Taking the discussion forward, Ritika Passi, Associate Fellow at ORF, discussed the economic motivations and objectives of the BRI. Her focus was specifically on the Silk Road Economic Belt (SREB), the overland leg of the project. She that said China was trying to fulfill a number of economic objectives, for example move away from its labour-intensive, manufacturing-led economy to one led by services, domestic consumption and technology; internationalise its currency; develop its underdeveloped provinces; and reduce dependence on US-secured maritime trade routes to ensure energy security. The two key motivations for pursuing the SREB is the model of growth China has pursued since starting reforms and the anti-globalisation sentiment that is prevalent today in the west.

Ritika concluded that the question is how to reconcile the economics with the non-economics of the project. One answer lies in the geo-economic approach. China has previously used economic instruments to derive non-economic benefit (especially against its maritime neighbours). It is possible that with a more favourable geopolitical climate, China could use the SREB for political influence and advantage. However, Ritika stressed that geo-economics is not a sufficient approach in itself to respond to the BRI. This is because geo-economics encourages zero-sum thinking on what can be argued is the only solution being forwarded today to the common problem of global trade that in particular affects developing and emerging countries.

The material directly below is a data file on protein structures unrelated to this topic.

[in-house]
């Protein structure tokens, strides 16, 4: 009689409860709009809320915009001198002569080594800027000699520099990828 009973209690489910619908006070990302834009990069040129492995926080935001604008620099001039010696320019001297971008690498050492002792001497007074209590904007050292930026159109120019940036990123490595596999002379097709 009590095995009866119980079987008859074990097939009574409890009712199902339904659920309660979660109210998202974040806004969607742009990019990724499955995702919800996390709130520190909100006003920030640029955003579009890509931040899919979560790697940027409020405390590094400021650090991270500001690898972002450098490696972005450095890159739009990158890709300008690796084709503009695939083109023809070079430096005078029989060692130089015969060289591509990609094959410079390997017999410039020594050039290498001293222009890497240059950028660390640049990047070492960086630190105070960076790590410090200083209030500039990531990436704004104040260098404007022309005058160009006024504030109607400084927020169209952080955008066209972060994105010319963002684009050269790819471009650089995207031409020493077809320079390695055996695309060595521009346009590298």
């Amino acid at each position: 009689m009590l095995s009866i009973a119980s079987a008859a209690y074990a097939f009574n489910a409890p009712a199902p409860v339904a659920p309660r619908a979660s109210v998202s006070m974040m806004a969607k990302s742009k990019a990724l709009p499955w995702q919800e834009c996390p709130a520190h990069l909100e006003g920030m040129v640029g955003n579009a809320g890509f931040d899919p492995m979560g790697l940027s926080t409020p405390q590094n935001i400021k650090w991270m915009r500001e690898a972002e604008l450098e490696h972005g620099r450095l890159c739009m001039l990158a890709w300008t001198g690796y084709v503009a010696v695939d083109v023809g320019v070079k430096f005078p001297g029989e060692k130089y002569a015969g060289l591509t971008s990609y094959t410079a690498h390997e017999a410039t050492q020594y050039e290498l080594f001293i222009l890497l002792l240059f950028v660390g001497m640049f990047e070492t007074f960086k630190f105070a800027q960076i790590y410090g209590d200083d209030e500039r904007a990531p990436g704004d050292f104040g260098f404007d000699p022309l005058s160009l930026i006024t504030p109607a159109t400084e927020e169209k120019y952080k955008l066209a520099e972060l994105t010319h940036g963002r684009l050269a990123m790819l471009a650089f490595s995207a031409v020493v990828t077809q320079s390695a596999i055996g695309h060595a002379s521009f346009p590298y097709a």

Commander M.H. Rajesh, Senior Fellow at the United Services Institution, noted that six out of seven corridors of BRI are in the west. Having a western bias on BRI is going along the global grain of growth in the maritime arena. The bias also becomes relevant in light of China’s domestic politics on land since western provinces of Xinjiang and Tibet are economically backward and politically volatile. Thus, BRI is also a continuum of the Go West Policy.

He stated that maritime centres of growth also emerging as economic centres of growth is no coincidence. As an economy overheats, adjacent areas pick up momentum and spread that growth. Connectivity played a huge part in enabling this growth. Focusing on the CPEC, he said that it has four separate sections in Pakistan — energy, infrastructure, Gwadar and industrial cooperation. We are currently witnessing the first three, with the proportion of the total Chinese investment being spread 70%, 28% and 2% respectively. Talking specifically about ports, he said the main investment is in the Gwadar port as it is a geographic spot in BRI where land and maritime networks converge.

Commander Rajesh, however, raised doubts regarding the commercial viability of Gwadar because of its distance from the circum equatorial navigation route. He also raised issues about CPEC being seen as an alternate to the Malacca Straits route. Currently there is a shortage in pipeline capacity for oil, opening scope for transporting oil via CPEC to China. In his opinion, the Karakoram Highway can best serve as a provincial trade with Xinxiang. He said CPEC is the DNA of BRI, where economic ties and the security aspects weigh over the economic arena. Thus, CPEC is more about energy and less about a corridor. China’s tactics were to handpick existing gaps to gain larger strategic foothold and alter the regional dynamics significantly.

This report was prepared by Saakshi Saxena, Digital Intern, ORF New Delhi.